How Soviet People Learned About the Death of Joseph Stalin and Said Goodbye to Him

NEW – March 5, 2023

Exactly 70 years ago – on March 5, 1953 – Joseph Stalin died. His personality still causes heated discussions, but back then, in 1953, this death was a real shock and tragedy for the vast majority of Soviet people. Only eight years have passed since the end of the Great Patriotic War, the confrontation with former allies was growing, and many feared for fragile peace. “How do we live on?”, “So what now?” — such questions were asked by people who could not hold back tears after the news was announced on the radio and through street speakers. This material is about how the farewell to Stalin and his funeral, which turned into a tragedy, took place and how these days were remembered by eyewitnesses.

Scale of personality

It was 1953, and only eight years had passed since the end of the Great Patriotic War. The USSR secured the status of one of the superpowers and acquired a nuclear potential. The formation of the Eastern European bloc of socialist countries seems to have shown that the spread of left-wing ideas around the globe is not a utopia. And the symbol of victory and global change was, of course, Joseph Stalin. In most Soviet families, he was treated as a saviour and an undisputed leader.

“We back then lived in Volgorechensk, Kostroma region. We had a portrait of the chief in our house. We also had a bust of him,” Mariya Kondrashina told Izvestiya. “I remember the day of Stalin’s death very well, I was then 16 years old. I was getting ready to go to school, it was about two kilometres away by foot, so I had to wake up at five in the morning. My parents were going to the factory, and when we went outside, the death of Joseph Stalin was announced over the loudspeaker. For a moment, the entire village seemed to freeze. And then all the women in the street started crying.”

Mariya Kondrashina looked at her father and saw a tear. After that, the heroine herself could not hold back.


“It was a blur all day. Classes at school were canceled, and in the evening my father told everyone to get ready — we will go to Moscow to say goodbye to Stalin,” the woman shared her memories.

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At school, the news of the death of the country’s leader was caught by the future People’s Artist of Russia Vasily Bochkaryev.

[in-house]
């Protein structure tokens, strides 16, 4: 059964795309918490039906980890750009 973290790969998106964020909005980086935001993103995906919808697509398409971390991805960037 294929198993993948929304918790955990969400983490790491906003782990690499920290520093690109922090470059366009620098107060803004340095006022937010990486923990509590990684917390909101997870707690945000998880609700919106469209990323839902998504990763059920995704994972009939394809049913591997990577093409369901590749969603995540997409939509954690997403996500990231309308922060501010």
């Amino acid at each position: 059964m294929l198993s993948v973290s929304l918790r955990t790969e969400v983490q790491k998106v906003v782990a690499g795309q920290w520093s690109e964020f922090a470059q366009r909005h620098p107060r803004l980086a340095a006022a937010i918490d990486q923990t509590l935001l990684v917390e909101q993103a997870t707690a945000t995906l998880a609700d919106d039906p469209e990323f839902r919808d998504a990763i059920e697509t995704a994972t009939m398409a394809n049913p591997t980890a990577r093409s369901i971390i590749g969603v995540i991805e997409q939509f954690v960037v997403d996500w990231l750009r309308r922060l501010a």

“In the staff room, teachers were crying, someone was crying. And there was one question: ‘How do we live on? How will we be without our father?’ he recalled in a recent interview with Izvestiya. “At the moment, everyone was orphaned. The memories are so vivid that I can still remember the smell of valerian that was all over the corridors and offices of the school. Then there was Stalin’s funeral, where I was knocked over.”

The farewell ceremony was held from March 6 to 9 in the Column Hall of the House of Unions, located on Bolshaya Dmitrovka Street. Tens of thousands of people went to see Joseph Stalin for the last time.

“People pass by the coffin in mournful silence. Mothers hold their children high in their arms. Our children, learning to pronounce the first words, together with the name of their mother, pronounce the name of Stalin, great and infinitely dear to them,” Izvestiya wrote in a report from the farewell on March 8.

“I was still a child, six years old, and I didn’t understand much,” Tamara Balonova shared her memories with Izvestiya. “But I’ve never seen so many people. Huge crowds with black armbands, all with mourning faces. I saw my mother crying, and my father discussing with passers-by how the country will live on. Most of all, they were afraid that the war would start again.”

Tamara’s family decided to say goodbye to Joseph Stalin on March 7. However, the journey to the House of Soviets took 5-6 hours. She was able to see the body of the leader only in the evening.


“Stalin was lying in a coffin in his gray-green uniform. His chest was decorated with a huge number of different medals, mourning music played. Many did not want to leave his coffin, crying loudly. We got home closer to night. There were huge military trucks with searchlights everywhere that shone as brightly as if it were day,” Tamara Balonova said.